Axiom Survey Reveals CEOs and GCs Disagree on How Best to Structure the Legal Department
Survey report offers 6-step blueprint for optimizing legal organization structure to maximize value creation and minimize enterprise risk
NEW YORK, Oct. 5, 2023 – There is tension between CEOs and GCs with respect to how the legal department should be structured, according to findings from a new survey report by Axiom, the global leader in high-caliber, on-demand legal talent. The report, "Is My Legal Department Best Structured to Meet the Needs of My Business?" reveals that CEOs want GCs to decentralize their departments, as they believe it will better align legal roles to commercial targets, thereby incentivizing speed, driving efficiency, and simplifying commercial processes. As a result, 71% percent of GCs surveyed are planning to decentralize their team. The problem is that GCs don't agree with these changes. According to the survey, two-thirds of GCs prefer a more centralized structure. They are, nonetheless, moving forward with departmental redesign to assuage C-Suite requests and be more favorably viewed as a strategic partner to peers.
The report outlines three primary legal models:
- The Centralized Legal Department: All legal staff report (via solid line) to the GC regardless of region, business unit, function, or legal practice area.
- The Hybrid Legal Department: Some lawyers report to business/geographic management, while other lawyers report to a centralized legal department managed by the GC.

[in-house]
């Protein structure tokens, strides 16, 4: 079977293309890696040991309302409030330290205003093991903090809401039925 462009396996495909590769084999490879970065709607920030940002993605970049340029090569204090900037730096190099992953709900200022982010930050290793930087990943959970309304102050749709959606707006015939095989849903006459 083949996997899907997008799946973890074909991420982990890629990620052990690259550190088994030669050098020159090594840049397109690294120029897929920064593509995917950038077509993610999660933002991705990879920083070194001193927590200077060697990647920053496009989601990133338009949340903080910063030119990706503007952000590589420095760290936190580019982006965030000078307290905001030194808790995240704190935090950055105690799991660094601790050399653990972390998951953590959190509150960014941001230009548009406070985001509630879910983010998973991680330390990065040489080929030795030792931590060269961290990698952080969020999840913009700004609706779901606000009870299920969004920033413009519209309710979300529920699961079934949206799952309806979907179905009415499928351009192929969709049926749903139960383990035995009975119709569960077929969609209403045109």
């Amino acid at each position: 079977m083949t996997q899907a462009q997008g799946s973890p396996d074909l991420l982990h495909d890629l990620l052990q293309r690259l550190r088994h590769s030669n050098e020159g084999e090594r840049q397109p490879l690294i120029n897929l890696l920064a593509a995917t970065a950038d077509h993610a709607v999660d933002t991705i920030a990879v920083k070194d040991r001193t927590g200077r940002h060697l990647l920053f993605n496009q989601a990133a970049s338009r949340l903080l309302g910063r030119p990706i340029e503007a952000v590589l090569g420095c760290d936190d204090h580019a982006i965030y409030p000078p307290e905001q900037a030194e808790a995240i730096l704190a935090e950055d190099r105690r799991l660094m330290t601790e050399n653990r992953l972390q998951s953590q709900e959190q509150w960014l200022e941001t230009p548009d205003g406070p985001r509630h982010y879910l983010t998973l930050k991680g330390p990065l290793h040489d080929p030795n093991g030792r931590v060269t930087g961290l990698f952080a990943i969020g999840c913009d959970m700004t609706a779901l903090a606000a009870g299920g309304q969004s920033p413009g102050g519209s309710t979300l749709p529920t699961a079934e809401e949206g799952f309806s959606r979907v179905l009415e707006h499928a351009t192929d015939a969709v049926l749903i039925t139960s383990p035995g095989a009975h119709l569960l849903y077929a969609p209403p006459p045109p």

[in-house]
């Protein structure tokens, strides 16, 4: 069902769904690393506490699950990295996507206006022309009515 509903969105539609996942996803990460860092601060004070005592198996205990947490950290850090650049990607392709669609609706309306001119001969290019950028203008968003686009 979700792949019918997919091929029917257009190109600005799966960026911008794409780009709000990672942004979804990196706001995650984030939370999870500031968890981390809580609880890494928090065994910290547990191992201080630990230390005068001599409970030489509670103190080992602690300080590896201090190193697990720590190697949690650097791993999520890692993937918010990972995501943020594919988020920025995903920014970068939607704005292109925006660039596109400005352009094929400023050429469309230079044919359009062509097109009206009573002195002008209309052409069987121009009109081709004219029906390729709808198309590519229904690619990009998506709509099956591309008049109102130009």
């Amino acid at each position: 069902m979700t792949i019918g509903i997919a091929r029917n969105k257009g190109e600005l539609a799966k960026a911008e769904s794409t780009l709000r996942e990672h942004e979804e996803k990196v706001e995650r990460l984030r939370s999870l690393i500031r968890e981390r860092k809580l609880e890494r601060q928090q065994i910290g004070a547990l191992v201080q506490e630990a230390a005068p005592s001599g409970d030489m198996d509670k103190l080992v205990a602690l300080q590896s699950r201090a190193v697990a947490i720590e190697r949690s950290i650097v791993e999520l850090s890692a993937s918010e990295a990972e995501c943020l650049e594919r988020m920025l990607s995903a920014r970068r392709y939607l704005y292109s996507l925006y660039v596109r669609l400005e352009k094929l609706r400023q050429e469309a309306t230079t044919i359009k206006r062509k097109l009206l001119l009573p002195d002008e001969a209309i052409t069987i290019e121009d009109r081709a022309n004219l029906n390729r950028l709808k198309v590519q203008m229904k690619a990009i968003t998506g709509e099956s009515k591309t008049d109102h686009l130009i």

- The Decentralized Legal Department: All legal staff report to regional heads, business unit heads, or other non-legal functional heads, though this may include a dotted line to a centralized GC.
Findings reveal that 73% of legal departments are currently centralized, 23% are hybrid, and only 5% are decentralized. However, the findings also show that the overwhelming majority of GCs are planning to move from a centralized model to a more decentralized model at the behest of the CEO.
"Despite the prominence of the centralized model, many CEOs have recently become attracted to a more decentralized model for their organization's legal department," said David McVeigh, CEO, Axiom. "These executives envision the legal department as a commercial function—one that drives economic value for the business. And so there has been a burgeoning trend toward a decentralized legal team, in which lawyers are co-located with their business clients."
McVeigh continued: "Putting my CEO hat on, I understand the underlying driver of this push to decentralize. CEOs and functional/regional business unit leaders sometimes perceive legal to be a commercial blocker—a department that doesn't quite understand commercial pressures and can't meet speed requirements. The issue is that when you start decentralizing, there are many more disadvantages than there are benefits, including lack of visibility around enterprise risk, duplication of resources, and inconsistent legal processes."
According to the survey, most GCs believe that among all the models, a centralized-leaning department:
- Optimizes in-house and external spend
- Has the strongest corporate governance and universal legal operations standards
- Allows for great flexibility in the deployment of resources
- Best mitigates risk
- Enables greater efficiency across business units and geographies